I want to cover a related topic. On Friday, Linda, a Monitor Mondays listener from Texas, emailed me to report that her MAC, WPS GHA, recently said on a conference call that it would “never” be appropriate for someone to document on behalf of a physician. Now, I wasn’t on the call, so I am trusting that Linda is accurately reporting this conversation, but I have to say that my own experience suggests that her report is accurate. I hope not, because that would be so blatantly wrong. I have already read you 410.20(e), which explicitly permits physicians to adopt another professional’s documentation. Linda astutely quoted that back to the MAC. But even without that, are they familiar with transcriptionists? Others have been documenting in medical records for decades. There is nothing that says only a physician can document in a medical record, and such a requirement would be inane.

So, thanks to Linda for challenging the MAC, and for taking the time to share this with me, and you. And a plea to CMS: in  the last week I have done two stories about government contractors blatantly misapplying the law.

I hope that CMS will step in and take corrective action. It isn’t fair to hold the healthcare industry to a higher standard than it holds its contractors. But right now, that is what is occurring.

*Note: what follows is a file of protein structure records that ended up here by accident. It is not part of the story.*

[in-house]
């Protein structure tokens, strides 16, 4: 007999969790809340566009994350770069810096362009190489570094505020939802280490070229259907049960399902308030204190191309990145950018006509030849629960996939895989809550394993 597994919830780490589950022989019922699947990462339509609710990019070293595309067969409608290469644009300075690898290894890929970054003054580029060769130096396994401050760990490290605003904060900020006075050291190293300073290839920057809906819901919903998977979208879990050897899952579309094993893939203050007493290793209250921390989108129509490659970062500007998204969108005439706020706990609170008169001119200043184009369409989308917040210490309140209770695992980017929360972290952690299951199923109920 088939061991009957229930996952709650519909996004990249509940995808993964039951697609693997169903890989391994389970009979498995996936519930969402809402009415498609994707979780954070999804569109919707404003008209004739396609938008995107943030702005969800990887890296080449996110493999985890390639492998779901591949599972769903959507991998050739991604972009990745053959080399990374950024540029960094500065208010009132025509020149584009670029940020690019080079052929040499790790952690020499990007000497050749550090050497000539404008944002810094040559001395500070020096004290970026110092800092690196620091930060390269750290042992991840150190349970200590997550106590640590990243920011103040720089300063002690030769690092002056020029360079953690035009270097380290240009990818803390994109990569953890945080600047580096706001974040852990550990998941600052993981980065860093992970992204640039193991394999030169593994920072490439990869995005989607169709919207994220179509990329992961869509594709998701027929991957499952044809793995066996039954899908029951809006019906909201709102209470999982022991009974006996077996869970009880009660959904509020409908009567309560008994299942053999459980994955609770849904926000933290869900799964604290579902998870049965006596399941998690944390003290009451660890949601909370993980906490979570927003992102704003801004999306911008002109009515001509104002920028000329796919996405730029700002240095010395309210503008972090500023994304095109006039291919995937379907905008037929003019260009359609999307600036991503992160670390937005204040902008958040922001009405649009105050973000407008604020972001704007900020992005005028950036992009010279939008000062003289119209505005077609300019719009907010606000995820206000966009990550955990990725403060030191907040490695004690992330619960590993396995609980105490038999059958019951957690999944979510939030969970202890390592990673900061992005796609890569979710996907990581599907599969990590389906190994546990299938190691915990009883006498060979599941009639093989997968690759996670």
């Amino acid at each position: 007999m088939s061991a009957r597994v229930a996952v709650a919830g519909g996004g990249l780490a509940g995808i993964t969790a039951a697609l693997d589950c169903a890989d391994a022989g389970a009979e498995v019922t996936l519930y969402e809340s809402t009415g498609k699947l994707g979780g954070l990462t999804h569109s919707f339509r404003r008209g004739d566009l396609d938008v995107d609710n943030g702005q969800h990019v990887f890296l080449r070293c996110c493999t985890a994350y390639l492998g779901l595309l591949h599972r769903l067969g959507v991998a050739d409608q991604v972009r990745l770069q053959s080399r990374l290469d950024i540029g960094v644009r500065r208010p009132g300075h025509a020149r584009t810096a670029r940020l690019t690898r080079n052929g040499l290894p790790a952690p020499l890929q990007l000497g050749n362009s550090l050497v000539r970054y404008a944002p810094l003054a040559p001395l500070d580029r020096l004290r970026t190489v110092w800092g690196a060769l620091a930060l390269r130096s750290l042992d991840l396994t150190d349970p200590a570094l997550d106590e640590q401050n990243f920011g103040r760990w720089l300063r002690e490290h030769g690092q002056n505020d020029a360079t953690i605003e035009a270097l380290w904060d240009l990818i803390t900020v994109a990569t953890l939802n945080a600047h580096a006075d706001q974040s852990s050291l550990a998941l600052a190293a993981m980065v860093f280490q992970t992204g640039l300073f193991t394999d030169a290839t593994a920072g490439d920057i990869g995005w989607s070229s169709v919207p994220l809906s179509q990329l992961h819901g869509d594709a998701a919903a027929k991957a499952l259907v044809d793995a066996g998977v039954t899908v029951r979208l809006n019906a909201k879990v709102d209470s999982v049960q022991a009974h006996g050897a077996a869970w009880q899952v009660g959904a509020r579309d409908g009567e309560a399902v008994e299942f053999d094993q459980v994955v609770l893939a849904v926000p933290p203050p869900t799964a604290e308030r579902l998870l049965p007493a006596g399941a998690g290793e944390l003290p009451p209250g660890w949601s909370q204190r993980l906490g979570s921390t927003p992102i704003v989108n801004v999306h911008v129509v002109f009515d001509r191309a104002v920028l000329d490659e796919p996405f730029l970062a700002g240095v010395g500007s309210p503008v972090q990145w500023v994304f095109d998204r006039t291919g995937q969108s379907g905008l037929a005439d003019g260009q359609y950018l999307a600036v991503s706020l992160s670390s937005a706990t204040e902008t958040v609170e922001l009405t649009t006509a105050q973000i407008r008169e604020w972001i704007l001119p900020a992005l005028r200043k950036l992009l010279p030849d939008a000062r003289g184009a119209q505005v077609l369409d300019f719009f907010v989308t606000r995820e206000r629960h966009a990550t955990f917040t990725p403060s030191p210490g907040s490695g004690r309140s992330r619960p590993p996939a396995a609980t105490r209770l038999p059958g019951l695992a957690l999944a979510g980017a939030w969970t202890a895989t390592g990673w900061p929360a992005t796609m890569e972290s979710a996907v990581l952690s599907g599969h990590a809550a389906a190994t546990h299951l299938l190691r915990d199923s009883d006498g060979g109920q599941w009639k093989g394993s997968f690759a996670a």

Returning to my opening point, when you plan to refund, checking with a creative healthcare lawyer is money well spent. You don’t need to refund when a professional has failed to sign their own note.

Programming Note: Listen to David Glaser’s “Risky Business” report every Monday on Monitor Mondays, 10 Eastern. 


David M. Glaser, Esq.

David M. Glaser is a shareholder in Fredrikson & Byron's Health Law Group. David assists clinics, hospitals, and other health care entities negotiate the maze of healthcare regulations, providing advice about risk management, reimbursement, and business planning issues. He has considerable experience in healthcare regulation and litigation, including compliance, criminal and civil fraud investigations, and reimbursement disputes. David's goal is to explain the government's enforcement position, and to analyze whether this position is supported by the law or represents government overreaching. David is a member of the RACmonitor editorial board and is a popular guest on Monitor Mondays.